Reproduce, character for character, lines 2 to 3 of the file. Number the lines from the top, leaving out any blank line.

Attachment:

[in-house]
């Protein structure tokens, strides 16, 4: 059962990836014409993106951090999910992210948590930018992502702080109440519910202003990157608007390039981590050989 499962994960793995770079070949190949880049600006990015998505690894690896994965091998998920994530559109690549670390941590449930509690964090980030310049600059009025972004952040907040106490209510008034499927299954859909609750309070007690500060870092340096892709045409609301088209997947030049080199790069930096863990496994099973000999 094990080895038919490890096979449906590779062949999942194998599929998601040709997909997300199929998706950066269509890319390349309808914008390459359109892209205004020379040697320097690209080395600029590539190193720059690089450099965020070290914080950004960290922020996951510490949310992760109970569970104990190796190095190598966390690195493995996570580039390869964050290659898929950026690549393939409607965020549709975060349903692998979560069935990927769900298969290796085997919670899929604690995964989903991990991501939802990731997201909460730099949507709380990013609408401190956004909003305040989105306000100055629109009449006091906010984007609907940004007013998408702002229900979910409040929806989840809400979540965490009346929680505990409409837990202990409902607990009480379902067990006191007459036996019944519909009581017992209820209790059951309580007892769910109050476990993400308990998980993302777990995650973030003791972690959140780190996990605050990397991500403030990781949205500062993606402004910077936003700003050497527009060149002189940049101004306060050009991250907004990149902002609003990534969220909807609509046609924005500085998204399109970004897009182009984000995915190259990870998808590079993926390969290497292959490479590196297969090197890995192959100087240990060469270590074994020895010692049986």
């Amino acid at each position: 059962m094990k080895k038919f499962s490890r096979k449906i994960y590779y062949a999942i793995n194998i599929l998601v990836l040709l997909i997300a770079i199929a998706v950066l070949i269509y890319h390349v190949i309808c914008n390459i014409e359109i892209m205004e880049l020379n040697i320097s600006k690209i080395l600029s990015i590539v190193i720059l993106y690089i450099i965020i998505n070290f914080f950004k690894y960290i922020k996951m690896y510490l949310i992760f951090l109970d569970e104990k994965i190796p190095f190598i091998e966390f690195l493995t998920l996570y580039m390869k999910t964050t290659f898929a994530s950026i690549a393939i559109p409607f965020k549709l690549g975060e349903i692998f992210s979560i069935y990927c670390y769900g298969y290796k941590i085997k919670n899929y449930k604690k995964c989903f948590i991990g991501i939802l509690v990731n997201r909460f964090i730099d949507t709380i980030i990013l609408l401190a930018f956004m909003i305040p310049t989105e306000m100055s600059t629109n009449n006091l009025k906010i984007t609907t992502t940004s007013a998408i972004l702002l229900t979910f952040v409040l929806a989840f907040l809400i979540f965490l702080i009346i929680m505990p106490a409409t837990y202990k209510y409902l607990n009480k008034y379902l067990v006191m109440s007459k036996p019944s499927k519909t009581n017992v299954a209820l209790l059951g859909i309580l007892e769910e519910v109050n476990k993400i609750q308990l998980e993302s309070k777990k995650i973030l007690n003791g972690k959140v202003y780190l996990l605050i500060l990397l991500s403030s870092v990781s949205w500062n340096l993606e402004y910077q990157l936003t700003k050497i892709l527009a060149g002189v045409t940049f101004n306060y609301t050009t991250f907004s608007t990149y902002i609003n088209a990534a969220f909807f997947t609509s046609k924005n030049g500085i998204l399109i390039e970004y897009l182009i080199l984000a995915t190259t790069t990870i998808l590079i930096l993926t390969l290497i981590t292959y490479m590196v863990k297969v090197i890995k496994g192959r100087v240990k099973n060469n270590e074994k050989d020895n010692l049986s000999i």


């Protein structure tokens, strides 16, 4: 059962990836014409993106951090999910992210948590930018992502702080109440519910202003990157608007390039981590050989 499962994960793995770079070949190949880049600006990015998505690894690896994965091998998920994530559109690549670390941590449930509690964090980030310049600059009025972004952040907040106490209510008034499927299954859909609750309070007690500060870092340096892709045409609301088209997947030049080199790069930096863990496994099973000999 094990080895038919490890096979449906590779062949999942194998599929998601040709997909997300199929998706950066269509890319390349309808914008390459359109892209205004020379040697320097690209080395600029590539190193720059690089450099965020070290914080950004960290922020996951510490949310992760109970569970104990190796190095190598966390690195493995996570580039390869964050290659898929950026690549393939409607965020549709975060349903692998979560069935990927769900298969290796085997919670899929604690995964989903991990991501939802990731997201909460730099949507709380990013609408401190956004909003305040989105306000100055629109009449006091906010984007609907940004007013998408702002229900979910409040929806989840809400979540965490009346929680505990409409837990202990409902607990009480379902067990006191007459036996019944519909009581017992209820209790059951309580007892769910109050476990993400308990998980993302777990995650973030003791972690959140780190996990605050990397991500403030990781949205500062993606402004910077936003700003050497527009060149002189940049101004306060050009991250907004990149902002609003990534969220909807609509046609924005500085998204399109970004897009182009984000995915190259990870998808590079993926390969290497292959490479590196297969090197890995192959100087240990060469270590074994020895010692049986």
């Amino acid at each position: 059962m094990k080895k038919f499962s490890r096979k449906i994960y590779y062949a999942i793995n194998i599929l998601v990836l040709l997909i997300a770079i199929a998706v950066l070949i269509y890319h390349v190949i309808c914008n390459i014409e359109i892209m205004e880049l020379n040697i320097s600006k690209i080395l600029s990015i590539v190193i720059l993106y690089i450099i965020i998505n070290f914080f950004k690894y960290i922020k996951m690896y510490l949310i992760f951090l109970d569970e104990k994965i190796p190095f190598i091998e966390f690195l493995t998920l996570y580039m390869k999910t964050t290659f898929a994530s950026i690549a393939i559109p409607f965020k549709l690549g975060e349903i692998f992210s979560i069935y990927c670390y769900g298969y290796k941590i085997k919670n899929y449930k604690k995964c989903f948590i991990g991501i939802l509690v990731n997201r909460f964090i730099d949507t709380i980030i990013l609408l401190a930018f956004m909003i305040p310049t989105e306000m100055s600059t629109n009449n006091l009025k906010i984007t609907t992502t940004s007013a998408i972004l702002l229900t979910f952040v409040l929806a989840f907040l809400i979540f965490l702080i009346i929680m505990p106490a409409t837990y202990k209510y409902l607990n009480k008034y379902l067990v006191m109440s007459k036996p019944s499927k519909t009581n017992v299954a209820l209790l059951g859909i309580l007892e769910e519910v109050n476990k993400i609750q308990l998980e993302s309070k777990k995650i973030l007690n003791g972690k959140v202003y780190l996990l605050i500060l990397l991500s403030s870092v990781s949205w500062n340096l993606e402004y910077q990157l936003t700003k050497i892709l527009a060149g002189v045409t940049f101004n306060y609301t050009t991250f907004s608007t990149y902002i609003n088209a990534a969220f909807f997947t609509s046609k924005n030049g500085i998204l399109i390039e970004y897009l182009i080199l984000a995915t190259t790069t990870i998808l590079i930096l993926t390969l290497i981590t292959y490479m590196v863990k297969v090197i890995k496994g192959r100087v240990k099973n060469n270590e074994k050989d020895n010692l049986s000999i």